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OIPRD commends Thunder Bay Police on progress, but says more work needed

The Office of the Independent Police Review Director released its one-year report on the implementation of the 44 recommendations handed down in its 2018 report: Broken Trust
OIPRD Gerry McNeilly
Gerry McNeilly, former Independent Police Review Director, released his report into policies of TBPS policing of Indigenous people in Thunder Bay in December 2018. (Photo by Doug Diaczuk -

THUNDER BAY - It has been more than a year since the Office of the Independent Police Review Director released its report detailing systemic racism in the Thunder Bay Police Service at the institutional level.

That report, Broken Trust: Indigenous People and the Thunder Bay Police Service, handed down 44 recommendations and a second report, One Year After Broken Trust, released by the OIPRD on Wednesday, commends the Thunder Bay Police Service for making progress in several key areas, but the work is far from over and won’t be easy to measure.  

“The OIPRD is encouraged by the steps taken by TBPS and the Board to acknowledge existing problems and to commit themselves to implementing the OIPRD’s recommendations,” the report reads. “While the OIPRD is encouraged by these steps, it is still too early to assess the extent to which the recommendations will ultimately be implemented to the level required to earn trust with Indigenous communities.”

In the past year, the OIPRD has held engagement meetings with Indigenous leaders, First Nations services, and members of the Police Service to evaluate the progress being made on the recommendations.

Sylvana Capogreco, the former interim Independent Police Review Director, who oversaw the completion of the one-year report, said she commends the Thunder Bay Police Service for all the work that has been done in the past year.

“In Broken Trust it was acknowledged that not all of the recommendations could be implemented in a year,” she said. “Overall I was encouraged by the steps taken by the service so far. For most of the recommendations it’s too early to tell how well they have been implemented, but most are started and ongoing. There is still much work that needs to be done.”  

Capogreco commended the Police Service’s restructuring of the Criminal Investigation Branch and the Major Case Management Branch, the implementation of body-worn camera and in-car camera pilot projects, and she is pleased with the terms of reference laid out for the reinvestigation into nine sudden deaths involving Indigenous people.

“Terms of reference are very robust,” she said. “The governance with respect to how those investigations are to be done is to be complimented and commended.”

Broke Trust was released in December 2018 following an investigation that took more than three years. And while the report did find systemic racism exists in the police service, Capogreco said the first step was acknowledging that finding.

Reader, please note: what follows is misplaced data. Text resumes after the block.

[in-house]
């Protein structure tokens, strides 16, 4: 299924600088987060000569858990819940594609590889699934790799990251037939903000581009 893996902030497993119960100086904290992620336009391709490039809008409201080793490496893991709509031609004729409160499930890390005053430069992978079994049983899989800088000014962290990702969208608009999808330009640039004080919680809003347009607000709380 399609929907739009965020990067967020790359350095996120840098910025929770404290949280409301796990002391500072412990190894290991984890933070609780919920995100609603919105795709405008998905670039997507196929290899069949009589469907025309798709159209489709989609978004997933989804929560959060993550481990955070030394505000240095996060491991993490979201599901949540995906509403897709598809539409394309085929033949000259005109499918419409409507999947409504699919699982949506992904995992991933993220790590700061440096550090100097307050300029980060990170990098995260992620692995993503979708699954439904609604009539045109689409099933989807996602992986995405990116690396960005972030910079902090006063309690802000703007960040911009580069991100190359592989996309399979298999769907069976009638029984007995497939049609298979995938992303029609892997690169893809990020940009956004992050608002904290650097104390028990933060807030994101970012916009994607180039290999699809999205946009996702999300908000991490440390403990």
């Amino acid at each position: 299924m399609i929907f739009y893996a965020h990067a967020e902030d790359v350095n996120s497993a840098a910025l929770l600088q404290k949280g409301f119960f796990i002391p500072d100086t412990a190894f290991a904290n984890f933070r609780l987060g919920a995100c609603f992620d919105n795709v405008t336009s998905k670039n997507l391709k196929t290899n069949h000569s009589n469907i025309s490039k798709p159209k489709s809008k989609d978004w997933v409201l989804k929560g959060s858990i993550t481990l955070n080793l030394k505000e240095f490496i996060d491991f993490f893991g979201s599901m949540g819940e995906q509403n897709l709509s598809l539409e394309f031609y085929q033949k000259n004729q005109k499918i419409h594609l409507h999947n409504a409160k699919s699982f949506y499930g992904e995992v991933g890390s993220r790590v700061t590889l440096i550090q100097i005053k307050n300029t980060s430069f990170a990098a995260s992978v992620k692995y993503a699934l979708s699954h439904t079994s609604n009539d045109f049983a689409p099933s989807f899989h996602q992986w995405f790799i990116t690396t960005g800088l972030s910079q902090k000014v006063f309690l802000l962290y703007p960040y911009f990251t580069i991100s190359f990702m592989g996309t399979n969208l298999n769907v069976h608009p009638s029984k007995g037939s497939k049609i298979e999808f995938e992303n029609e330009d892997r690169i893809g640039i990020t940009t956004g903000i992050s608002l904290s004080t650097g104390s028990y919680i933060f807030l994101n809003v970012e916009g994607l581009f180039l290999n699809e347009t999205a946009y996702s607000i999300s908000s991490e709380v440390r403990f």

“It was also very encouraging that when the report came out, both the police service and the board acknowledged that racism exists in Thunder Bay,” Capogreco said. “I think that was a very important first step to be taken.”

And while progress is being made on many of the 44 recommendations, Thunder Bay Police Service chief, Sylvie Hauth, has made requests to Thunder Bay City Council for additional funding to pay for the recommendations.

The one-year report acknowledges the concerns that have been brought forward regarding the costs of the recommendations by saying the OIPRD understands the financial challenges, but says they are not “confined to Thunder Bay or TBPS.”

“Limited resources do not relieve TBPS from ensuring that systemic and other forms of racism are rooted out and addressed,” the report reads. “Indeed, the power that police officers have, and the critical role that a police service has in promoting racial equality and reconciliation with Indigenous people requires that they be held to a higher standard.”

The report goes on to say that it should be a priority of governments to ensure the Thunder Bay Police Service has the financial resources it requires to implement the recommendations.

“But finances alone, while it is a reality that finances are required, it cannot be an excuse for conducting themselves in a way that doesn’t benefit the community they serve,” Capogreco added.

While determining the implementation of many recommendations is simply a matter of seeing if it has been completed, for example the use of body-worn cameras, whether or not actual trust with the Indigenous community has been rebuilt is not quite so simple.

“That is something that is going to be difficult to measure,” Capogreco said. “They recently did a survey with the community with respect to the relationship with the Indigenous community and the police service. It is clear from that report that still needs a lot of work to be done. Trust is not something that is going to present itself by just completing a couple of tasks. It is an ongoing effort and an ongoing commitment by the Police Service and Police Services Board.”

Capogreco added that the Thunder Bay Police Service will need to continue to engage with the Indigenous community, work collaboratively with First Nation Policing and leadership, including elders, and consulting more broadly with the community.

“Not on a one time basis, but on an ongoing basis,” she said. “That will hopefully put them on the road to mending relationships if that’s possible and if not, at least building some kind of trust between them.

The OIPRD will continue to monitor the progress made on the implementation of the 44 recommendations.  


Doug Diaczuk

About the Author: Doug Diaczuk

Doug Diaczuk is a reporter and award-winning author from Thunder Bay. He has a master’s degree in English from Lakehead University
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